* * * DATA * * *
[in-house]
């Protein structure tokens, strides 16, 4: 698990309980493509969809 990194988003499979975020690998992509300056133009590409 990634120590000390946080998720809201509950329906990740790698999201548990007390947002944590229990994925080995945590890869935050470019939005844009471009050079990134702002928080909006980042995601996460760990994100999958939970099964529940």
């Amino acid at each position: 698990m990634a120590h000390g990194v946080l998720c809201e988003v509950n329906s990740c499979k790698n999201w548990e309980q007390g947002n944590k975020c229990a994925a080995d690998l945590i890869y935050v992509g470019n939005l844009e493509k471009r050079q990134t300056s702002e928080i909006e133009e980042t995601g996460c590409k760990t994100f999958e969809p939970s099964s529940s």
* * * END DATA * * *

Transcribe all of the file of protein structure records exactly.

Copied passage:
[in-house]
């Protein structure tokens, strides 16, 4: 698990309980493509969809 990194988003499979975020690998992509300056133009590409 990634120590000390946080998720809201509950329906990740790698999201548990007390947002944590229990994925080995945590890869935050470019939005844009471009050079990134702002928080909006980042995601996460760990994100999958939970099964529940």
């Amino acid at each position: 698990m990634a120590h000390g990194v946080l998720c809201e988003v509950n329906s990740c499979k790698n999201w548990e309980q007390g947002n944590k975020c229990a994925a080995d690998l945590i890869y935050v992509g470019n939005l844009e493509k471009r050079q990134t300056s702002e928080i909006e133009e980042t995601g996460c590409k760990t994100f999958e969809p939970s099964s529940s």